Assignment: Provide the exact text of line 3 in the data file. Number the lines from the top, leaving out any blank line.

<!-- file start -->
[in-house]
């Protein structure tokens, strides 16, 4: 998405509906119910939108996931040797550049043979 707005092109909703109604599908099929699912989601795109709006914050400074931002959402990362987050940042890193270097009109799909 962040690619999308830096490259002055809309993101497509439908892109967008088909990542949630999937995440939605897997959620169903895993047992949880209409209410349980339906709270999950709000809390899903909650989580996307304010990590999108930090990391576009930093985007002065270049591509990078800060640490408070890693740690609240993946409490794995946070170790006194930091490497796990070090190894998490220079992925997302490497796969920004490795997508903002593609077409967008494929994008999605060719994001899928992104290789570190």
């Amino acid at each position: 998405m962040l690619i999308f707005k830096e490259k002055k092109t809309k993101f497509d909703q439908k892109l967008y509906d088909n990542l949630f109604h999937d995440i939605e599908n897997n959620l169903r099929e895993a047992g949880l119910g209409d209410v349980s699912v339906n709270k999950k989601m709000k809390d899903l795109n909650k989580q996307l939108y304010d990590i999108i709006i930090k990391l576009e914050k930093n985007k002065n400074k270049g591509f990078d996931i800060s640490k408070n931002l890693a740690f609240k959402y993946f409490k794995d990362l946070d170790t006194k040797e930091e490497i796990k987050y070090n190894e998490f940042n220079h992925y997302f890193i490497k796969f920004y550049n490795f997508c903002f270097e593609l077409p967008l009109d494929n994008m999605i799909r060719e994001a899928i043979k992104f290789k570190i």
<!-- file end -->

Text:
């Amino acid at each position: 998405m962040l690619i999308f707005k830096e490259k002055k092109t809309k993101f497509d909703q439908k892109l967008y509906d088909n990542l949630f109604h999937d995440i939605e599908n897997n959620l169903r099929e895993a047992g949880l119910g209409d209410v349980s699912v339906n709270k999950k989601m709000k809390d899903l795109n909650k989580q996307l939108y304010d990590i999108i709006i930090k990391l576009e914050k930093n985007k002065n400074k270049g591509f990078d996931i800060s640490k408070n931002l890693a740690f609240k959402y993946f409490k794995d990362l946070d170790t006194k040797e930091e490497i796990k987050y070090n190894e998490f940042n220079h992925y997302f890193i490497k796969f920004y550049n490795f997508c903002f270097e593609l077409p967008l009109d494929n994008m999605i799909r060719e994001a899928i043979k992104f290789k570190i």